Pressure is piling on planners to reconsider the proposed redevelopment of Liverpool Street station, with the formation of a 'supergroup' of heritage societies.
In the winter of 2022, Londonist reported that Sellar (developer of The Shard) is plotting to demolish part of the current station building, and build a high-rise tower above part of the concourse. Duncan Wilson, Chief Executive of Historic England, also wrote a piece for us, damning the plans as "misconceived" and saying they'd "ruin Liverpool Street station's character."
Now, the Liverpool Street Station Campaign (LISSCA) has been reformed, composed of a consortium of heritage groups, and chaired by Restoration presenter and architectural enthusiast, Griff Rhys Jones.
We say 'reformed' because the LISSCA was originally established in 1974, in a (successful) bit to halt the total demolition of the Victorian train terminus. The fact it's had to reconvene just shy of its 50th birthday is testament to the tenacity of both those who want to do unspeakable things to our heritage, and those who fight to stop them.
Rhys Jones said: "I use Liverpool Street Station a lot. I know it very well. It's my London station. I love it. It is a great and distinguished, working monument. This campaign is very personal to me but I am only adding a voice to an extraordinary uniformity of concern. All the major heritage sector bodies are appalled by what is proposed. They have joined together. They all want to try to preserve a superb London landmark. I have seldom seen such uniformity."
The groups in question are Save Britain's Heritage, The Twentieth Century Society, Historic Buildings & Places, The Georgian Group, The Spitalfields Trust, Civic Voice, London Historians and The Victorian Society.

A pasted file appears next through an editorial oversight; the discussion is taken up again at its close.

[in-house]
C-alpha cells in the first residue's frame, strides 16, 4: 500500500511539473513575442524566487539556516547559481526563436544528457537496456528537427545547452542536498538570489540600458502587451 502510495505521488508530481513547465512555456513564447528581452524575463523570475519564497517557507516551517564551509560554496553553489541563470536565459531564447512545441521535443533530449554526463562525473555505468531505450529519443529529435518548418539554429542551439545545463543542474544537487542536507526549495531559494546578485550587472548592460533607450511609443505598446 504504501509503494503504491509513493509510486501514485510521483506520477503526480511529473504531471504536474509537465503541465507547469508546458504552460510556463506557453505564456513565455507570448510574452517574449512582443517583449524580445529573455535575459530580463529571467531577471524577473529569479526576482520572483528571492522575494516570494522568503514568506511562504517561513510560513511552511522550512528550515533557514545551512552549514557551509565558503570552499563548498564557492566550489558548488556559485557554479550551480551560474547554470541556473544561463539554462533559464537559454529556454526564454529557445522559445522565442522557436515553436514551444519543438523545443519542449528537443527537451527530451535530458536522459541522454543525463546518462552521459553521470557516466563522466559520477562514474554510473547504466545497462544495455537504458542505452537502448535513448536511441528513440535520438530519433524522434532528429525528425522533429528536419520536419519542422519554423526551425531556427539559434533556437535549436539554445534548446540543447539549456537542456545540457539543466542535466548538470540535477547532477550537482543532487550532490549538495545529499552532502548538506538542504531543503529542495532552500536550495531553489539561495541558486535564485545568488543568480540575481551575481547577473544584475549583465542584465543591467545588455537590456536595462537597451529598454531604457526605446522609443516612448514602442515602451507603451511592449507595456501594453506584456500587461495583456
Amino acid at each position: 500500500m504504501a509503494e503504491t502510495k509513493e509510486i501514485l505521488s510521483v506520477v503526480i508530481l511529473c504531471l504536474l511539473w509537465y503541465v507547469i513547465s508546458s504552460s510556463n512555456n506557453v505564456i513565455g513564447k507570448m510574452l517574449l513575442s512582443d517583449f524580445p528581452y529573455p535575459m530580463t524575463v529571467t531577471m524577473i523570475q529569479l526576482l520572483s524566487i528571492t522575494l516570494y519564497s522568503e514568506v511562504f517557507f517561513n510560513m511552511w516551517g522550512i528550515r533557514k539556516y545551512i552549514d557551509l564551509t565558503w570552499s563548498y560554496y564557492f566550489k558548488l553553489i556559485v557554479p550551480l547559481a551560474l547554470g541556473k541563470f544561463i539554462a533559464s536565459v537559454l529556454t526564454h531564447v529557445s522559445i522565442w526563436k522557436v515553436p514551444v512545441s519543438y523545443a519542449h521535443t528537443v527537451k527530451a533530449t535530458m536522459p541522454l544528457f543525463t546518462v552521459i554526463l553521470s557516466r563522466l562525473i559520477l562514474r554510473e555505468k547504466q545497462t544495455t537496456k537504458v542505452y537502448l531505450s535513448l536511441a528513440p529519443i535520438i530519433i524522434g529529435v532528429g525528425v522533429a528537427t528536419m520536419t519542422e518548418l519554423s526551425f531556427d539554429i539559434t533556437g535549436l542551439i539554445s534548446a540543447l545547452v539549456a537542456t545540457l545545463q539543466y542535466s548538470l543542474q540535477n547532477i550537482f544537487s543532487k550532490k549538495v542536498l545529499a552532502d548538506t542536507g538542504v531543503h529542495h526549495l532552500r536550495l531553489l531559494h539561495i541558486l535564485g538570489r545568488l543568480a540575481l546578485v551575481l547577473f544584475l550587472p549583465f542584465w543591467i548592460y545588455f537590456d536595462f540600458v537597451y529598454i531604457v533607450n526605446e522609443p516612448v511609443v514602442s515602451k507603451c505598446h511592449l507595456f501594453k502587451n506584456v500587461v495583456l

Although the plans are a lighter touch than those of the 1970s, the consortium says that the demolition of the newly-listed 1990s train shed linking the Victorian train shed with the Victorian hotel would "place the station concourse into shadow and destroy the impression of a cohesive Victorian space".
It would also, says the group, set a "terrible precedent", meaning no listed building is safe from developers.
Continued Rhys Jones: "This great station and hotel are not only important listed buildings, they are part of the living story of London, just as much as Westminster Abbey or St Paul's. They should be safe from part demolition and what is intended to be a huge, 16 storey, cantilevered tower, stuck directly above them, blacking out the daylight and virtually burying the original buildings. "
Rhys Jones's presidential LISSCA predecessor was the poet John Betjeman, who also had a hand in saving St Pancras station, and is honoured with a statue on the concourse there.